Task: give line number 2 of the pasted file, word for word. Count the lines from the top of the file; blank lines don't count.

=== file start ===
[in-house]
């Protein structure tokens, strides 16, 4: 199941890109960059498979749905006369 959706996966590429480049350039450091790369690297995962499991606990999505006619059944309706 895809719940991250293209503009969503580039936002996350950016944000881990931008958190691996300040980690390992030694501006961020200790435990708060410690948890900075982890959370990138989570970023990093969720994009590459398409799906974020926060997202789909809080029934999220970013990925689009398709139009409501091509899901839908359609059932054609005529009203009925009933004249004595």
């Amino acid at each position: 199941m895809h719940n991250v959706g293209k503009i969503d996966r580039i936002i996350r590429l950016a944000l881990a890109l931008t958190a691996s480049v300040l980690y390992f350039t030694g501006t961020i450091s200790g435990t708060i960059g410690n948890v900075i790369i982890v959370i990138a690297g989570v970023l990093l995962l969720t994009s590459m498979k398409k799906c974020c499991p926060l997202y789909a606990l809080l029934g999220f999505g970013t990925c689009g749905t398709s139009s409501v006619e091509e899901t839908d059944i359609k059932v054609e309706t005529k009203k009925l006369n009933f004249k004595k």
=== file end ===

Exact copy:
């Protein structure tokens, strides 16, 4: 199941890109960059498979749905006369 959706996966590429480049350039450091790369690297995962499991606990999505006619059944309706 895809719940991250293209503009969503580039936002996350950016944000881990931008958190691996300040980690390992030694501006961020200790435990708060410690948890900075982890959370990138989570970023990093969720994009590459398409799906974020926060997202789909809080029934999220970013990925689009398709139009409501091509899901839908359609059932054609005529009203009925009933004249004595």